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  • Attorney General Mills calls for federal rule change to add methadone clinics to Prescription Drug Monitoring Program oversight

    Cross Building where Maine's AG offices are located. photo by Ramona du Houx

    Attorney General Janet T. Mills is calling on the federal government to close a loophole that keeps methadone clinics from reporting their dispensing data to state Prescription Drug Monitoring Programs (PDMPs).  Closing the gap will allow prescribers to avoid dispensing opioids to people who are also receiving treatment for opioid addiction.

    PDMPs are statewide programs that collect patient-specific data on various controlled prescription medications, like highly addictive opioids, enabling prescribers, pharmacists, and regulatory boards to access this information.  These programs are valuable tools to improve patient safety and health outcomes.  PDMPs aid in the care of patients with chronic conditions and help identify persons engaged in high-risk behavior, such as doctor shopping and prescription forgery, indicating possible abuse of or dependence on controlled substances.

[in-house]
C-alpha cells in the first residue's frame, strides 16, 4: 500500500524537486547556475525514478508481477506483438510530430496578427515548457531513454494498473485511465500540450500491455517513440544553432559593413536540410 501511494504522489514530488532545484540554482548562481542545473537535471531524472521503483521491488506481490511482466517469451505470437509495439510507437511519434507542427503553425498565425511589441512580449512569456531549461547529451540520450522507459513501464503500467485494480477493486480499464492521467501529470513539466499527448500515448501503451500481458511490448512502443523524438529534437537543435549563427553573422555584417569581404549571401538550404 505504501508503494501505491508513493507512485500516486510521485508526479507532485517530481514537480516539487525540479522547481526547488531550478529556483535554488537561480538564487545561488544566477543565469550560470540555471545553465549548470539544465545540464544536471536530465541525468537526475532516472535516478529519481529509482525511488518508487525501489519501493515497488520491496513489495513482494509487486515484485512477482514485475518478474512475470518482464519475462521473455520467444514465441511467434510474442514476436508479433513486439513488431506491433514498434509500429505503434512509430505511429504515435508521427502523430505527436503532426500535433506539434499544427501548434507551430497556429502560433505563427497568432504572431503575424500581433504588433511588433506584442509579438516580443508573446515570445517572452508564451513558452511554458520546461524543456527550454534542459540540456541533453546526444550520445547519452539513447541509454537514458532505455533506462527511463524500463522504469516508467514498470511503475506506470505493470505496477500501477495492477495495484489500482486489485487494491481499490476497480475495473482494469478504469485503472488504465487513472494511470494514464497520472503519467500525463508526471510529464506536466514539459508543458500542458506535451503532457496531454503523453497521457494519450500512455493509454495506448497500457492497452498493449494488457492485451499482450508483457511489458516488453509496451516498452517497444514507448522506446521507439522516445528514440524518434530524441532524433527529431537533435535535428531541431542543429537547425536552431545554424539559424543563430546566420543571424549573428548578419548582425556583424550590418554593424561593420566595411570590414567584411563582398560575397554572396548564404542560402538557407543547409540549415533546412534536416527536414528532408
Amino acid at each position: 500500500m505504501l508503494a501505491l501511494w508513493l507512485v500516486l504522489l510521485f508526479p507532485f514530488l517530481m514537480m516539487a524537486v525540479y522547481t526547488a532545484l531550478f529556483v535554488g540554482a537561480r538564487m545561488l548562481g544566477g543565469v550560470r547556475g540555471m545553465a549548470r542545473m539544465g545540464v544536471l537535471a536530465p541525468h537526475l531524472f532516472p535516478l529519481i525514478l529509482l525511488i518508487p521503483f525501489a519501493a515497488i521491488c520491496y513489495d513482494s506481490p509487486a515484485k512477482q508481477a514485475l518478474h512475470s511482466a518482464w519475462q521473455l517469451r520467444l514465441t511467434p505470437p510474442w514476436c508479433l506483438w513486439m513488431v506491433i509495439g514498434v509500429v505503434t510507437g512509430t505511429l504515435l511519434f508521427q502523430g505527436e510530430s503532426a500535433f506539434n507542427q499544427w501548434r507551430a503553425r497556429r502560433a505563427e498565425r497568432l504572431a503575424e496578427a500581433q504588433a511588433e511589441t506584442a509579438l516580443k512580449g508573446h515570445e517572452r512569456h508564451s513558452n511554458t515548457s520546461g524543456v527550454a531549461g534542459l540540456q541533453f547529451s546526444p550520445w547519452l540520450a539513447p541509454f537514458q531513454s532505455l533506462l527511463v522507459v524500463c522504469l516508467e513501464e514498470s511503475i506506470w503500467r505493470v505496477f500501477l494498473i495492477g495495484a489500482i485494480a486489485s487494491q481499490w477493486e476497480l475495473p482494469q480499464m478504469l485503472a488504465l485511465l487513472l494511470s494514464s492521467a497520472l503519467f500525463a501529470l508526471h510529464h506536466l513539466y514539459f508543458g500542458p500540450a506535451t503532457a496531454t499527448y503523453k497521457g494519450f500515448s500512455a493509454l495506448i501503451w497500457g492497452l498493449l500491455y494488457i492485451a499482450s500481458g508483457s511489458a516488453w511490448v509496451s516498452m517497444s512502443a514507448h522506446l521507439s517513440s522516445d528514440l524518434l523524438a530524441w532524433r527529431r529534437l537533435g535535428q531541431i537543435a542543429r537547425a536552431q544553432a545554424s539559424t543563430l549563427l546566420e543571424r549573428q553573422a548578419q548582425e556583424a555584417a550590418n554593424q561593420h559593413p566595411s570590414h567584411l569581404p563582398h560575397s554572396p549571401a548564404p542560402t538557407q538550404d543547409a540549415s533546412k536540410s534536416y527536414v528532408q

“Maine is considering legislation that would require prescribers and pharmacists to check the database when prescribing or dispensing prescriptions for controlled substances,” said Attorney General Mills.  “The current federal rule blocking methadone clinics from participating in the PDMP is a dangerous barrier preventing medical professionals from accessing their patients’ full medical history.” 

    In the bipartisan letter signed by 33 state Attorneys General the chief legal officers called on HHS Secretary Sylvia Burwell to address the gap by revising the proposed Confidentiality of Substance Use Disorder Patient Records regulation to require methadone clinics to submit their dispensing data to state PDMPs.  PDMPs already require strict confidentiality and may only be accessed by authorized users.

    “Requiring methadone clinics to register and use the PDMP will reduce diversion, misuse and abuse of opioids and enable individuals with substance abuse disorders to receive comprehensive, safe and more effective treatment for their disorder. This will save lives,” stated Mills.

    The letter, coauthored by Maine Attorney General Mills and Georgia Attorney General Sam Olens, was submitted as a comment to Confidentiality of Substance Use Disorder Patient Records, 81 Federal Register 6988 (February 9, 2016).  Attorney General Mills expressed appreciation to Attorney General Olens, all of the co-sponsors and to the Center for Lawful Access and Abuse Deterrence for their assistance in addressing this issue.